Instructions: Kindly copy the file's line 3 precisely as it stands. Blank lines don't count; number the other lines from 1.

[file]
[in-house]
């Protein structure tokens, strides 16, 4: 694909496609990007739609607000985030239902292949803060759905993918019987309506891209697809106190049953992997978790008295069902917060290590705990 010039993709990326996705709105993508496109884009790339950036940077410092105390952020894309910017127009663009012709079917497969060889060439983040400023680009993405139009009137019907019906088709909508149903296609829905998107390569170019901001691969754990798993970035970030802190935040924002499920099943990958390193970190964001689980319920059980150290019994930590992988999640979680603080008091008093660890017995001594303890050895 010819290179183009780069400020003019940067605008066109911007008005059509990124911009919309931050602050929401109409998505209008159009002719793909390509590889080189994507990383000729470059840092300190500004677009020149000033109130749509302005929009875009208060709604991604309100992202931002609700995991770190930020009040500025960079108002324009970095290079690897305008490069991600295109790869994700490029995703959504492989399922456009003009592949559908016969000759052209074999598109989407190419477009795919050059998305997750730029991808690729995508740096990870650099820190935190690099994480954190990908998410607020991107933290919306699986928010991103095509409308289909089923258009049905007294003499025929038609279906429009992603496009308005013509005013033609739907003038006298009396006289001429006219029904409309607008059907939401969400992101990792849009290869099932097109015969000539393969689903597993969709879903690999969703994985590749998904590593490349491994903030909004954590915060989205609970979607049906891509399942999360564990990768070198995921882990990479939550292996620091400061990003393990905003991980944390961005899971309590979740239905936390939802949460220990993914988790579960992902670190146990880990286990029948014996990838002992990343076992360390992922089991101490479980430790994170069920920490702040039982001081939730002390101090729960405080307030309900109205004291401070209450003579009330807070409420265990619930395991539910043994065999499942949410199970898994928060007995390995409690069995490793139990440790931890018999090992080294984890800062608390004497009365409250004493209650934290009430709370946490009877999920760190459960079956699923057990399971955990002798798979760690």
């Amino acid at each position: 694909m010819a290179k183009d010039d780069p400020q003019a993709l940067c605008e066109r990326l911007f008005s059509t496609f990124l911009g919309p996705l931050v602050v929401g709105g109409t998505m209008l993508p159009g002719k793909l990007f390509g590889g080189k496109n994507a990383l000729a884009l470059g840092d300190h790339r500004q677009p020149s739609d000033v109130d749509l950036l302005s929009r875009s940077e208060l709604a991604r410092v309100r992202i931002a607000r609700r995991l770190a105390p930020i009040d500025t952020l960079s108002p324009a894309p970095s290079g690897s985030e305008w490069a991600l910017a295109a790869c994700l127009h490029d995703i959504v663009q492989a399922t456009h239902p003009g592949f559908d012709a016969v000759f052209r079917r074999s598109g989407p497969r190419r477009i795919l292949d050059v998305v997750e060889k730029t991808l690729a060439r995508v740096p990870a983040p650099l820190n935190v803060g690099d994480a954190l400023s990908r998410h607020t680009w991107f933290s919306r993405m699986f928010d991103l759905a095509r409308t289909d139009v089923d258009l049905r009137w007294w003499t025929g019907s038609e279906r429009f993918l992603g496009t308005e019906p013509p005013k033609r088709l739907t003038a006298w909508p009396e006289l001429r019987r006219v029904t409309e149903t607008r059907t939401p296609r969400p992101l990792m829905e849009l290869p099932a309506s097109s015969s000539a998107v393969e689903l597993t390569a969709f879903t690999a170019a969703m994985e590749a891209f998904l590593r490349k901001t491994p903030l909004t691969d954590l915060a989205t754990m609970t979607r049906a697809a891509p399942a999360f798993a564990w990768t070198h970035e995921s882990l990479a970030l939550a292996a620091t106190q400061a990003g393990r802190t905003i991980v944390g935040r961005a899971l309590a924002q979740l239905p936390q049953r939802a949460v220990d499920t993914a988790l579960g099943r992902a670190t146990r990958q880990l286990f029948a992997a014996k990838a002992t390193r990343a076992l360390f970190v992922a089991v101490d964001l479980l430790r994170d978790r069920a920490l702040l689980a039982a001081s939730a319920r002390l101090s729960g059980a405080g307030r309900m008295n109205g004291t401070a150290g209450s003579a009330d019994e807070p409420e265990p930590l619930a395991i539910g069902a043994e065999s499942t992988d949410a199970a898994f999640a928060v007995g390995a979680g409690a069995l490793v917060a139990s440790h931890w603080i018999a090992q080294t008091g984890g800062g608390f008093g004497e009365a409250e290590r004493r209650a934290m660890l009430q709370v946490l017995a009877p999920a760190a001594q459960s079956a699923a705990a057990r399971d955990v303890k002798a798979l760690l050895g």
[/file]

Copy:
């Amino acid at each position: 694909m010819a290179k183009d010039d780069p400020q003019a993709l940067c605008e066109r990326l911007f008005s059509t496609f990124l911009g919309p996705l931050v602050v929401g709105g109409t998505m209008l993508p159009g002719k793909l990007f390509g590889g080189k496109n994507a990383l000729a884009l470059g840092d300190h790339r500004q677009p020149s739609d000033v109130d749509l950036l302005s929009r875009s940077e208060l709604a991604r410092v309100r992202i931002a607000r609700r995991l770190a105390p930020i009040d500025t952020l960079s108002p324009a894309p970095s290079g690897s985030e305008w490069a991600l910017a295109a790869c994700l127009h490029d995703i959504v663009q492989a399922t456009h239902p003009g592949f559908d012709a016969v000759f052209r079917r074999s598109g989407p497969r190419r477009i795919l292949d050059v998305v997750e060889k730029t991808l690729a060439r995508v740096p990870a983040p650099l820190n935190v803060g690099d994480a954190l400023s990908r998410h607020t680009w991107f933290s919306r993405m699986f928010d991103l759905a095509r409308t289909d139009v089923d258009l049905r009137w007294w003499t025929g019907s038609e279906r429009f993918l992603g496009t308005e019906p013509p005013k033609r088709l739907t003038a006298w909508p009396e006289l001429r019987r006219v029904t409309e149903t607008r059907t939401p296609r969400p992101l990792m829905e849009l290869p099932a309506s097109s015969s000539a998107v393969e689903l597993t390569a969709f879903t690999a170019a969703m994985e590749a891209f998904l590593r490349k901001t491994p903030l909004t691969d954590l915060a989205t754990m609970t979607r049906a697809a891509p399942a999360f798993a564990w990768t070198h970035e995921s882990l990479a970030l939550a292996a620091t106190q400061a990003g393990r802190t905003i991980v944390g935040r961005a899971l309590a924002q979740l239905p936390q049953r939802a949460v220990d499920t993914a988790l579960g099943r992902a670190t146990r990958q880990l286990f029948a992997a014996k990838a002992t390193r990343a076992l360390f970190v992922a089991v101490d964001l479980l430790r994170d978790r069920a920490l702040l689980a039982a001081s939730a319920r002390l101090s729960g059980a405080g307030r309900m008295n109205g004291t401070a150290g209450s003579a009330d019994e807070p409420e265990p930590l619930a395991i539910g069902a043994e065999s499942t992988d949410a199970a898994f999640a928060v007995g390995a979680g409690a069995l490793v917060a139990s440790h931890w603080i018999a090992q080294t008091g984890g800062g608390f008093g004497e009365a409250e290590r004493r209650a934290m660890l009430q709370v946490l017995a009877p999920a760190a001594q459960s079956a699923a705990a057990r399971d955990v303890k002798a798979l760690l050895g």